The gameplay is an unusual mix of real-time and turn-based something. It can’t be an action if it’s turn-based, it doesn’t have enough variables to be an RPG, the levels are too simple for it to be tactics. But it’s a very enjoyable combat system. It’s challenging, it offers quite a lot of customisation — admittedly, not as deep as it may appear at first, and not as deep as other critics may have made it out to be –, it combines the real-time and turn-based sides of combat in a way that they complement each other, it forces the player to stay on their toes by shaking up the powers they can use in the next encounter. It’s quite brilliantly designed.

But here’s what’s going to be a major dealbreaker for some people: the game is very short and absolutely linear. 4-5 hours have been cited. 5-8 is my estimate, considering a leisurely pace. Doesn’t outstay its welcome, some will say. Doesn’t give the gameplay enough time to truly shine, others will object. There are additional challenges that can be beaten to unlock the game’s soundtrack for your in-game jukebox, and a New Game+ mode that expands the player’s customisation by allowing to combine abilities with themselves and generally increases the difficulty — but it doesn’t affect the story in any significant way.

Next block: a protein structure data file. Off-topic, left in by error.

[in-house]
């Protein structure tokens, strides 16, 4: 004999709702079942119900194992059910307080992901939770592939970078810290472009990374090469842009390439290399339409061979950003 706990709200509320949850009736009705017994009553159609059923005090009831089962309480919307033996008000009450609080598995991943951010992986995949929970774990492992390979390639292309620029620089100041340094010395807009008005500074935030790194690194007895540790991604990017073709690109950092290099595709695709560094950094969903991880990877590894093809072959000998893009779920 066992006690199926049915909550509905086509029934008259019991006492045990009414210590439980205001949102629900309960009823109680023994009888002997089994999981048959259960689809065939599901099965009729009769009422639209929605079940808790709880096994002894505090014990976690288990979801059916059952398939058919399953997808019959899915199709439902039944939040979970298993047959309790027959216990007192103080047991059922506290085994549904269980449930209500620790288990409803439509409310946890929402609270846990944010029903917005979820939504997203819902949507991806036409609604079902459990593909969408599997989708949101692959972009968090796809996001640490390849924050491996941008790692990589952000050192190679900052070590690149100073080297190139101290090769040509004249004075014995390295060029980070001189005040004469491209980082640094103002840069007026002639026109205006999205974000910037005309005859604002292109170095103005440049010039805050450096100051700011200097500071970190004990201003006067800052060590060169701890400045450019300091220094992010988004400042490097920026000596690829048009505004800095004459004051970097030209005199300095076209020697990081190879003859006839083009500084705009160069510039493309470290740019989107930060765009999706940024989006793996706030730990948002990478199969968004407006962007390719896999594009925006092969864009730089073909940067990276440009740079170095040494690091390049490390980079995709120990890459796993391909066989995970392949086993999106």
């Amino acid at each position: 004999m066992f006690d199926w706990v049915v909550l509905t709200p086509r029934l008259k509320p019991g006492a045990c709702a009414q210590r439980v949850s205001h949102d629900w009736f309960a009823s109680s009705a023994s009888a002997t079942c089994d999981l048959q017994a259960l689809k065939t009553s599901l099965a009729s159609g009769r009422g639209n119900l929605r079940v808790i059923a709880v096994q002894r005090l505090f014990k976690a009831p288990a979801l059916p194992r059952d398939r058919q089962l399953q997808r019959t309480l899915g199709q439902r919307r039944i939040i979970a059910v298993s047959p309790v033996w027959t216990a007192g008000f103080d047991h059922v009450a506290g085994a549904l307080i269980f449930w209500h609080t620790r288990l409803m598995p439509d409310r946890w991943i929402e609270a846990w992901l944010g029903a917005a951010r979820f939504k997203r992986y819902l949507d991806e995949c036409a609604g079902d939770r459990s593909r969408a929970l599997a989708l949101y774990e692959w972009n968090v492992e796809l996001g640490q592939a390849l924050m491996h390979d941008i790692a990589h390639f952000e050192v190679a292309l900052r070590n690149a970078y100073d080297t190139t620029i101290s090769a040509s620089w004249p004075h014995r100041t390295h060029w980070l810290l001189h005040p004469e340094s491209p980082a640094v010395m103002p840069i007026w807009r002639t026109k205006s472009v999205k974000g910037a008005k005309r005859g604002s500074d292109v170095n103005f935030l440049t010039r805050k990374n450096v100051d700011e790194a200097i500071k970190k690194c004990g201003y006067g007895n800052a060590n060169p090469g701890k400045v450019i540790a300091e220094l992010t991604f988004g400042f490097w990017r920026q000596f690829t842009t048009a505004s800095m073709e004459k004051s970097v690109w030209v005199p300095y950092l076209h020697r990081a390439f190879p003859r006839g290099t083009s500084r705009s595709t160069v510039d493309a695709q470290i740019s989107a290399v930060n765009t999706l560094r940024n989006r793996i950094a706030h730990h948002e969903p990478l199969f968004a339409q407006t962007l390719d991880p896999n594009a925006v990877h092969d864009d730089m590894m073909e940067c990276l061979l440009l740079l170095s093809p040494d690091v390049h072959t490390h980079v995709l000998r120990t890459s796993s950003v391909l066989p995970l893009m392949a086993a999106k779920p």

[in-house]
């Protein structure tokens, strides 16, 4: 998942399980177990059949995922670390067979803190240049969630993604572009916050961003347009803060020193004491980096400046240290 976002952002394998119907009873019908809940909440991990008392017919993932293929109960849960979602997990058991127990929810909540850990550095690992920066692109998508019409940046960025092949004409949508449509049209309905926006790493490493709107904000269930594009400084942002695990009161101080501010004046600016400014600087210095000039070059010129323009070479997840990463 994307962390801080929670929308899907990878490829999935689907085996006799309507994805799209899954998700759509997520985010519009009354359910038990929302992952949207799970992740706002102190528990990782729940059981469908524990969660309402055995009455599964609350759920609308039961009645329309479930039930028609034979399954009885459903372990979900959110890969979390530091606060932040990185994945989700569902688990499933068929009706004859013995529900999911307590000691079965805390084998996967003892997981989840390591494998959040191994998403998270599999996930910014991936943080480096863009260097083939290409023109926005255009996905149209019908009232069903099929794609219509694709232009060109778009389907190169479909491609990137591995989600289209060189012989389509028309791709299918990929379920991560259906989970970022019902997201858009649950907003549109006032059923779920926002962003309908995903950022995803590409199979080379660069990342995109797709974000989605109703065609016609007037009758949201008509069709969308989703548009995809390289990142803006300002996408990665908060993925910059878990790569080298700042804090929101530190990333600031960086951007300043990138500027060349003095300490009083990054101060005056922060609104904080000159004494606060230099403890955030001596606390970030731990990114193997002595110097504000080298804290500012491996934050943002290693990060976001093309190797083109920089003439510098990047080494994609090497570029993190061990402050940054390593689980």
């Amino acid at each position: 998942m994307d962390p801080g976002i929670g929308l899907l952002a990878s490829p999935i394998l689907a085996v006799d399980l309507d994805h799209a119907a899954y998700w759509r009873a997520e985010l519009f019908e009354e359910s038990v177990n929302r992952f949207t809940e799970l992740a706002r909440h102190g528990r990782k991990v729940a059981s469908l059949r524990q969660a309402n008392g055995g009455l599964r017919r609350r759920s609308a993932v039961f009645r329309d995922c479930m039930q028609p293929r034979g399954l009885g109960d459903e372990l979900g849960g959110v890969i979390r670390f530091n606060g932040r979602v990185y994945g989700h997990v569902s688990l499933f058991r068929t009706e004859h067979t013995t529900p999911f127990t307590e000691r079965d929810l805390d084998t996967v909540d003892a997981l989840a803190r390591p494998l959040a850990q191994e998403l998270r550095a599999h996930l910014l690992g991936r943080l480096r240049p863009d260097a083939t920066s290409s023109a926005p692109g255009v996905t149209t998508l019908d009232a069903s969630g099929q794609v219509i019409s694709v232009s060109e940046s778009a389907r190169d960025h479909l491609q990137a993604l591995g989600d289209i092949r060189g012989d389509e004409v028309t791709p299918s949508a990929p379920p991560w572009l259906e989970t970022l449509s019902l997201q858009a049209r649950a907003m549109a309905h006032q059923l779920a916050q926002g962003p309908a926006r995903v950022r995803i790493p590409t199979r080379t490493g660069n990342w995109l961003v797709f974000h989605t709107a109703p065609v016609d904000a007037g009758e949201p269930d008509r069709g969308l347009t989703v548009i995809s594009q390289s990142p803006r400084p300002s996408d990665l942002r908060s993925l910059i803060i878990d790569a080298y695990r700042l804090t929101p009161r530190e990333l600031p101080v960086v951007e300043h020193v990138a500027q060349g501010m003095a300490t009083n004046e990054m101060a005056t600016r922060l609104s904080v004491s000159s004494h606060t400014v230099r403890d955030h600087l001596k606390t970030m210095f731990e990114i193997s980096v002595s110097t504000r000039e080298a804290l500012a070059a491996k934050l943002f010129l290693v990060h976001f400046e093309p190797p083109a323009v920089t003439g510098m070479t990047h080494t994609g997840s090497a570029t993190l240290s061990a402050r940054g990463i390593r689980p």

The game looks and sounds great. Not surprising, considering the talent involved.

And now, let’s talk about the story, since it is obviously the game’s strongest point. Be warned: major unmarked spoilers and analysis of the story that may hurt your enjoyment of it more than any spoiler ever could below the line. Don’t go there unless you have already beaten the game. Watch someone else play it if you don’t want to play it yourself. Seriously. Even if you don’t like it, see the story first. And don’t run to ask what everyone else thinks as soon as you’re done. Give yourself a couple of days to digest it first. Deal? Read More »